“It’s a lovely place; they have everything you need. You will have your own room, the nurses will take care of you night and day and read for you if you wish; there is a television in your room too. And look here, I asked for this specifically, you can have a nice view of the garden and the courts. Your neighbour is a nice man too, and he smokes, I know you loved smoking. If you open this little window here, you can smell it when he does. Hey, look, don’t let this get to you, it’s nothing; we still have each other. I will come visit as often as I can; and I’ll bring the kids too. They miss you man, and ask for you all the time, they were so sad you were leaving our house, but, you know, the baby is older now, he is starting school next week, and he needs his own room. But don’t worry about a thing, I’ll take care of everything, in a week or two. A month at the most. I tell you, brother, you will be among us before spring break, and if you aren’t, we’ll all come to you; my wife will make you your favourite meal; you just name it. Meanwhile, you get to enjoy this lovely place, you lucky bastard. Hey enjoy it man, it’s not at all expensive, and you lent me money as well back in the day. I’ll call the nurse now, to set you up in your new home.”

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6 thoughts on “Uncle

    1. I hope I’m not being too presumptuous, for I am being presumptuous, though, I think, to a reasonable degree, but I doubt that you don’t get it. Even though I don’t think a writer is allowed such a thing, but, since I’m experimenting, I would ask you to tell me what you did get? What do you think this short story is about?
      I know this may seem as if I’m absolutely clueless what is it I intended and want you to solve my problem for me by asking you the same question you asked me, but I honestly am not.
      In very blunt terms, you, specifically, are my test subject. You understand what I write fully; but I left a great many things in the story unwritten but very much hinted at in the seemingly unnecessary dialogues. I intended them not to be read, but extracted. Through this story, I’m sure you noticed, you only understand what is happening through conversation.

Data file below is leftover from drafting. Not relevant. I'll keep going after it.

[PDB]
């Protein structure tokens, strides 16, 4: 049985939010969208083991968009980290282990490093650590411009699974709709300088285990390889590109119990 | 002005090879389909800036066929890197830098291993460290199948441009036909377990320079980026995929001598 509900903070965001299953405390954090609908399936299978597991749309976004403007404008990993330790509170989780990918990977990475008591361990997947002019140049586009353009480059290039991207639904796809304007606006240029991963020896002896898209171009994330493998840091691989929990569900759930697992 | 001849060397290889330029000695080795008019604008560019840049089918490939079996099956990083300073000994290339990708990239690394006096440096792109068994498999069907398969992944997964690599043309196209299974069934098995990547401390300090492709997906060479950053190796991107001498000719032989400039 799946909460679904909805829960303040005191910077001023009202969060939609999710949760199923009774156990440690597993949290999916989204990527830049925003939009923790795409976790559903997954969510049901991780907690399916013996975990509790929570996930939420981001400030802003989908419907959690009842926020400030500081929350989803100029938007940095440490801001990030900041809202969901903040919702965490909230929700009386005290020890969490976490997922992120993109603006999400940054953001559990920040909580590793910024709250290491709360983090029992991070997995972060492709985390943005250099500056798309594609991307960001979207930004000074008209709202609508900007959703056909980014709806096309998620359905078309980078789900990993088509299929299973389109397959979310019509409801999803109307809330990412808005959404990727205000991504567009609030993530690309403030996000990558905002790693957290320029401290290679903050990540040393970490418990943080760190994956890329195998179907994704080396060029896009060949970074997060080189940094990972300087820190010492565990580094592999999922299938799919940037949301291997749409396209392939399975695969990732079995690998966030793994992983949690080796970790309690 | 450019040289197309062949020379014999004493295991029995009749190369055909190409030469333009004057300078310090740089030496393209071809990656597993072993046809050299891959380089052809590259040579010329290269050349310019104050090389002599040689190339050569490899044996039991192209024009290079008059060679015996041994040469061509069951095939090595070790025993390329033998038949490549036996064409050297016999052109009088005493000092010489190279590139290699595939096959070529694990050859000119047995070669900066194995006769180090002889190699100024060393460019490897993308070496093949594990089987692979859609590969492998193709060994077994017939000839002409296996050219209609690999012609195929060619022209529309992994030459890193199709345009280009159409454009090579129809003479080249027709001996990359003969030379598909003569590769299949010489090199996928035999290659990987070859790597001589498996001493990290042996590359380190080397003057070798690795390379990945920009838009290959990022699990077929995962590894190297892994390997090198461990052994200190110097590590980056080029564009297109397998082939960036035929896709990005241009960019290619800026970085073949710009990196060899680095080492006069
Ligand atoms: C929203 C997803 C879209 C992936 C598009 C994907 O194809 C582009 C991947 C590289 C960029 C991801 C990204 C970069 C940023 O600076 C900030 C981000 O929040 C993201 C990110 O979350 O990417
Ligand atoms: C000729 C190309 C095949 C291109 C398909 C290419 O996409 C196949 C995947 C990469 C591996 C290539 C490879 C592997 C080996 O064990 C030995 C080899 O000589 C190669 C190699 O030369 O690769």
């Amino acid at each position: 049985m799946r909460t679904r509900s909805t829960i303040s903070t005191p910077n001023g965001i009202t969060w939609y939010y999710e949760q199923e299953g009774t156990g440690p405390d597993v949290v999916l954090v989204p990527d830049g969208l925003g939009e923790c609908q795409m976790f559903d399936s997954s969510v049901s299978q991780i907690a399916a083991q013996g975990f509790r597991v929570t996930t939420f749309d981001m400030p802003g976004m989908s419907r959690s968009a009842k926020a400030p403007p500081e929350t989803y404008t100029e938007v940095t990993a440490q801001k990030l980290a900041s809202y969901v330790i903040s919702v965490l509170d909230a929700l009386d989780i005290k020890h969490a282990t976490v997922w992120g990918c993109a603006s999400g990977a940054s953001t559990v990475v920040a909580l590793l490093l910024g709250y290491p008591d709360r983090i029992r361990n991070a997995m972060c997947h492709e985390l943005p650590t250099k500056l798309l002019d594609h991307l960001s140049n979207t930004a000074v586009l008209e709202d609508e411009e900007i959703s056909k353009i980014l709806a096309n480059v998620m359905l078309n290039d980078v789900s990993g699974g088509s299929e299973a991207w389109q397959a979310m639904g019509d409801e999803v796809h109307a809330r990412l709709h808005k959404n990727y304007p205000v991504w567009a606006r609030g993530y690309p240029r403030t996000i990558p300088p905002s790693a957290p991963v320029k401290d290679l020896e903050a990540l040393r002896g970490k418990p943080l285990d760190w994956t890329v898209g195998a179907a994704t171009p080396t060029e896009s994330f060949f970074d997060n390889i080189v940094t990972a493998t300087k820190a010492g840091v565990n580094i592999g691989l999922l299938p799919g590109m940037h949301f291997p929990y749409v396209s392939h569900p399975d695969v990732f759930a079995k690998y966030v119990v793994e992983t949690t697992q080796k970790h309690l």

This is where you come in. You not only understand what is written, you comment as well. I [i]can[/i] ask you to say what you concluded, knowing that you will reply even if you missed it entirely. And since I don’t have to doubt whether you missed it because it was complicated, cryptic and unclear or because your English isn’t good enough to understand certain sentences, I can rely on your answer to know whether I’m too much in my own head, or not.
      If you feel this is too annoying, or still suspect me of playing kids games of the ‘Why did you do that? – Why do you think?’ sort, I’m fine with just answering your question.

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      1. “stop being hypocritical” and “better treatment of the living is much more worthy than trying to fix it after their death”?

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      2. or…being socially disconnected with someone’s case doesn’t mean it won’t happen to you the same exact way?

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      3. Conclusion: I’m too much inside my own head.
        My point was: People are hypocrites. Not because they treat the living badly, and shouldn’t, but because they attribute virtues to the dead that they consider vices in the living. Sometimes in the same person. My moral of the story is Yasser’s speech at lunch.
        Why I made Yasser paralized in the end was to show that contrast between how his brother reacted when the trauma happened, and a while afterwards where he puts him in a facility. His sheepishness in doing so and the masking of his actions as benovelent and to the best interest of Yasser, was an added bonus.
        I’m not asking people to stop being hypocrites and start treating people better, I’m asking them to stop being hypocrites and admit their behaviour if it’s rational and justified.

        Note: In my previous comment, I mistakenly said in the second line: “… doubt that you do get it”. What I thought I wrote was: ” … doubt that you don’t get it”. I have amended it.

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      4. lol, I don’t really notice that stuff :D

        It’s no use rationalizing after someone is dead, whether you speak good or ill about them, it won’t matter to them, just to those who miss them